ENTRY ON JOINT MOTION TO REMAND
DAVID F. HAMILTON, Chief Judge.
Plaintiffs Jason Bond and David Lear seek to represent a class of customers of the public utility that provides water service in Indianapolis. Plaintiffs filed the action in state court, and plaintiff Leslie Bridges then filed a parallel action in state court. Defendants removed both cases to federal court based on the Class Action Fairness Act of 2005 ("CAFA"), codified in part as 28 U.S.C. § 1332(d), which dramatically expanded federal diversity jurisdiction over class actions. Plaintiffs have moved to remand both cases to state court. The briefing for both cases has been done in this case. Plaintiffs rely on the local controversy, home state controversy, and interests of justice exceptions to CAFA in section 1332(d)(4)(A), (d)(4)(B), and (d)(3), respectively. The applicability of all three exceptions ultimately turns on only one issue—the citizenship of defendant Veolia Water Indianapolis, LLC. As explained below, that defendant is a citizen of both Indiana and Delaware for purposes of CAFA, so plaintiffs' motion to remand is granted.
I. The Parties and the Claims
In 2002, the City of Indianapolis acquired the assets of what had been a privately owned public water utility serving the Indianapolis area. The city entered into a twenty-year management agreement with a predecessor of defendant Veolia Water North America Operating Services, LLC, for the operation and maintenance of the water utility, including meter-reading, billing, and collection functions. That entity
Plaintiffs Jason Bond and David Lear are retail customers served by the Indianapolis water works operated by Veolia Water Indianapolis under the management agreement. They allege that the management agreement requires defendants to read meters at least every two months so that bills are based on actual water usage. Plaintiffs allege further that defendants have deliberately chosen to read meters less often and to over-estimate water use, so that bills are based for several months at a time on excessive estimates of water use. The effect of this practice, according to plaintiffs, is that defendants save on operating expenses and receive small interest-free loans from all of their customers. Plaintiffs' complaint alleges claims arising under state law: for breach of contract, negligence, violations of the Indiana deceptive practices act, Ind.Code § 24-5-0.5-3, and constructive fraud. No class has been certified at this point.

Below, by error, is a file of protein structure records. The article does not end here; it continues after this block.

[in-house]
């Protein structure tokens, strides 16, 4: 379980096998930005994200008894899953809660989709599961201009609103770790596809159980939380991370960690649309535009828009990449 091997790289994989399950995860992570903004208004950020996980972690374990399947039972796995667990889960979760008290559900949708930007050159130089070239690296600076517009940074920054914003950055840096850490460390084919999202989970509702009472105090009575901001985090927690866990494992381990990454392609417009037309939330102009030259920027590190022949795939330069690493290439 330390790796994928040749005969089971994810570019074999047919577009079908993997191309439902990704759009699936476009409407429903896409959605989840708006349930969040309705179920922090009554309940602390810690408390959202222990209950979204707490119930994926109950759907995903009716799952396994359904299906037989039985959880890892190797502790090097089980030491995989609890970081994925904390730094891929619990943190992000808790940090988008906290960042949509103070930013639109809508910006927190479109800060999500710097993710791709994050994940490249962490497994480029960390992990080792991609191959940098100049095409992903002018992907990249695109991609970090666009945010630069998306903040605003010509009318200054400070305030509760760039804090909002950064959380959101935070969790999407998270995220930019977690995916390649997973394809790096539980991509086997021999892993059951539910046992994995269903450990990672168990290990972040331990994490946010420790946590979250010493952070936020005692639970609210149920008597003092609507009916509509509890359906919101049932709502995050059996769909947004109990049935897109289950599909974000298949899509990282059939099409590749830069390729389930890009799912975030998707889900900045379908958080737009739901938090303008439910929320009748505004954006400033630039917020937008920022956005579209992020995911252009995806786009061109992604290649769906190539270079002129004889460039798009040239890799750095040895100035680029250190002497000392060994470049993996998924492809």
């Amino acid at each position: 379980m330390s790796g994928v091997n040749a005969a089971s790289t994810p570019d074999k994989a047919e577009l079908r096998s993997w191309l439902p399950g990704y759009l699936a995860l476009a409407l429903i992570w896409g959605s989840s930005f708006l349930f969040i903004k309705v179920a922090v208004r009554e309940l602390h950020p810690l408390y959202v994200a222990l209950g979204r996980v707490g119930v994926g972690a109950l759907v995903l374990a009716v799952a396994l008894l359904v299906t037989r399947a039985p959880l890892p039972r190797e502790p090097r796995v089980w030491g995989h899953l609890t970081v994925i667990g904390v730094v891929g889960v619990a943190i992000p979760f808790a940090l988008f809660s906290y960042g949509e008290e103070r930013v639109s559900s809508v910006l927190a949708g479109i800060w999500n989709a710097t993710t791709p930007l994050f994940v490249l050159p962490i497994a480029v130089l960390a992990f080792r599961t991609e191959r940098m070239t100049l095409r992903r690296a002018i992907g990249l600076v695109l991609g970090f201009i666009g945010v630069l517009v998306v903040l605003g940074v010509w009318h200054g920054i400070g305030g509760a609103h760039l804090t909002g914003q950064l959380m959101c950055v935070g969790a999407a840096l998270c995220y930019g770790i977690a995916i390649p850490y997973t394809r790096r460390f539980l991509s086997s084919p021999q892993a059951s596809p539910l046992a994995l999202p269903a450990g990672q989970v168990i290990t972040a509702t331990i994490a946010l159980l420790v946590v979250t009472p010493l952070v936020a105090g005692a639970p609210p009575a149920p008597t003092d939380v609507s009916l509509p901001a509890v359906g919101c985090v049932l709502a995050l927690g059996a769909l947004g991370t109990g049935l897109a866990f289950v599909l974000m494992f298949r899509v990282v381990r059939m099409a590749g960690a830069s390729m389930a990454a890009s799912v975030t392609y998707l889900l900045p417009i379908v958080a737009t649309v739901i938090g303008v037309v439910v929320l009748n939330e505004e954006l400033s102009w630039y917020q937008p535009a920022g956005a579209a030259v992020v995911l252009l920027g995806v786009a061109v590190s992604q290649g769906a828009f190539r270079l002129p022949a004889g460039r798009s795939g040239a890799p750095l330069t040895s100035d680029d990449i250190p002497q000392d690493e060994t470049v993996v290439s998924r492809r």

The complaint names three defendants, but one no longer exists. (The court has modified the caption as above to reflect only the two defendants.) Defendant Veolia Water Indianapolis, LLC ("Veolia Indianapolis") is a limited liability company. Veolia Indianapolis has its headquarters and operations in Indianapolis. Its sole business is operation of the Indianapolis water works under the management agreement with the city. Pl. Ex. B, ¶ 10. Veolia Indianapolis' sole member is defendant Veolia Water North America Operating Services, LLC ("Veolia North America"), also a limited liability company. Veolia North America says that it has its headquarters in Illinois, and it has a much broader business purpose: to design, build, operate and manage various types of water service facilities, programs, and systems in a number of different locations in North America. See id., ¶ 9.
Tracing ownership further upstream, Veolia North America's sole member is another limited liability company, Veolia Water America, LLC, whose sole member is yet another limited liability company, WASCO, LLC. WASCO has only one member, Veolia Environnement North America Operations, Inc., which is a Delaware corporation with its principal place of business in Delaware. That Delaware corporation's parent company is Veolia Environnement, SA, whose stock is traded publicly on Euronext Paris and on the New York Stock Exchange. Additional facts about the defendants are discussed below where relevant.